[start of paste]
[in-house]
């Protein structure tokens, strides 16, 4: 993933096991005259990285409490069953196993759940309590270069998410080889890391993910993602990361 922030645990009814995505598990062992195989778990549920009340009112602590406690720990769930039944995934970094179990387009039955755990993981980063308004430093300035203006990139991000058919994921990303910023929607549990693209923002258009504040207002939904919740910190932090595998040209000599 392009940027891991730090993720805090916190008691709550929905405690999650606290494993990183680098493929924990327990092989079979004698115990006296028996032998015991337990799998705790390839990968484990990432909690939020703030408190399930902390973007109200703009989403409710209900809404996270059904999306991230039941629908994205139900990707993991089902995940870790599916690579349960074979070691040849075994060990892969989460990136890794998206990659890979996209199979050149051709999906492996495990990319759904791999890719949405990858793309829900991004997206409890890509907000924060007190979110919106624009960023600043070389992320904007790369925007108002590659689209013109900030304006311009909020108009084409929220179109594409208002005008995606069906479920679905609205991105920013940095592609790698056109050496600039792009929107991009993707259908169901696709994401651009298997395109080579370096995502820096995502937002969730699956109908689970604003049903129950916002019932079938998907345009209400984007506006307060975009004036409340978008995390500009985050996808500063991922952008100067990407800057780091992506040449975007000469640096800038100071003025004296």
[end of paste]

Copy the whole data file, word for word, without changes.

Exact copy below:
[in-house]
């Protein structure tokens, strides 16, 4: 993933096991005259990285409490069953196993759940309590270069998410080889890391993910993602990361 922030645990009814995505598990062992195989778990549920009340009112602590406690720990769930039944995934970094179990387009039955755990993981980063308004430093300035203006990139991000058919994921990303910023929607549990693209923002258009504040207002939904919740910190932090595998040209000599 392009940027891991730090993720805090916190008691709550929905405690999650606290494993990183680098493929924990327990092989079979004698115990006296028996032998015991337990799998705790390839990968484990990432909690939020703030408190399930902390973007109200703009989403409710209900809404996270059904999306991230039941629908994205139900990707993991089902995940870790599916690579349960074979070691040849075994060990892969989460990136890794998206990659890979996209199979050149051709999906492996495990990319759904791999890719949405990858793309829900991004997206409890890509907000924060007190979110919106624009960023600043070389992320904007790369925007108002590659689209013109900030304006311009909020108009084409929220179109594409208002005008995606069906479920679905609205991105920013940095592609790698056109050496600039792009929107991009993707259908169901696709994401651009298997395109080579370096995502820096995502937002969730699956109908689970604003049903129950916002019932079938998907345009209400984007506006307060975009004036409340978008995390500009985050996808500063991922952008100067990407800057780091992506040449975007000469640096800038100071003025004296």